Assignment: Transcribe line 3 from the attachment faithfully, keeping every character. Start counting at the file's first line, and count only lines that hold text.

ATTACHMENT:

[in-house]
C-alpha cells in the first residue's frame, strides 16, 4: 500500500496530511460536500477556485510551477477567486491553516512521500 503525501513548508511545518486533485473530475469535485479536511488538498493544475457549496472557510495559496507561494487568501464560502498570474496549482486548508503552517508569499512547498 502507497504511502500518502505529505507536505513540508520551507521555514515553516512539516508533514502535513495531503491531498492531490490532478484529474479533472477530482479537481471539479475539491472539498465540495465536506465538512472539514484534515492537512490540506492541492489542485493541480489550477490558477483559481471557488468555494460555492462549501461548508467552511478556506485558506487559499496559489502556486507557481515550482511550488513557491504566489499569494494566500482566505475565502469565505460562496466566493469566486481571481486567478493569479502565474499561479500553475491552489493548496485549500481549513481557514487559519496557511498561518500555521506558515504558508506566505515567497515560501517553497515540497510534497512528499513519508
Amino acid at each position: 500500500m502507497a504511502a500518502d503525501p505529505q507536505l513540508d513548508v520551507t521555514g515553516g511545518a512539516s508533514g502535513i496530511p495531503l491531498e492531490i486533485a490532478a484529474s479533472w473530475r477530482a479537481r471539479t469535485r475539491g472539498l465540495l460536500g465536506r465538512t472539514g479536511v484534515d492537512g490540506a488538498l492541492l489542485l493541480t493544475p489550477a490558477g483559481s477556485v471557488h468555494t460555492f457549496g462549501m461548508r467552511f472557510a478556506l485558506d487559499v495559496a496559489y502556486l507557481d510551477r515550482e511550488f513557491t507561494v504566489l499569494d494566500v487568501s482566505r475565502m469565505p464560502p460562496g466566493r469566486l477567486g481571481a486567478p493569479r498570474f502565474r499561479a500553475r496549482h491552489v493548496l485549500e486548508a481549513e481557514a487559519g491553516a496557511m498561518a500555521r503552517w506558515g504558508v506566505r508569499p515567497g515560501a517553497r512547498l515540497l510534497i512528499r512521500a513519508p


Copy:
Amino acid at each position: 500500500m502507497a504511502a500518502d503525501p505529505q507536505l513540508d513548508v520551507t521555514g515553516g511545518a512539516s508533514g502535513i496530511p495531503l491531498e492531490i486533485a490532478a484529474s479533472w473530475r477530482a479537481r471539479t469535485r475539491g472539498l465540495l460536500g465536506r465538512t472539514g479536511v484534515d492537512g490540506a488538498l492541492l489542485l493541480t493544475p489550477a490558477g483559481s477556485v471557488h468555494t460555492f457549496g462549501m461548508r467552511f472557510a478556506l485558506d487559499v495559496a496559489y502556486l507557481d510551477r515550482e511550488f513557491t507561494v504566489l499569494d494566500v487568501s482566505r475565502m469565505p464560502p460562496g466566493r469566486l477567486g481571481a486567478p493569479r498570474f502565474r499561479a500553475r496549482h491552489v493548496l485549500e486548508a481549513e481557514a487559519g491553516a496557511m498561518a500555521r503552517w506558515g504558508v506566505r508569499p515567497g515560501a517553497r512547498l515540497l510534497i512528499r512521500a513519508p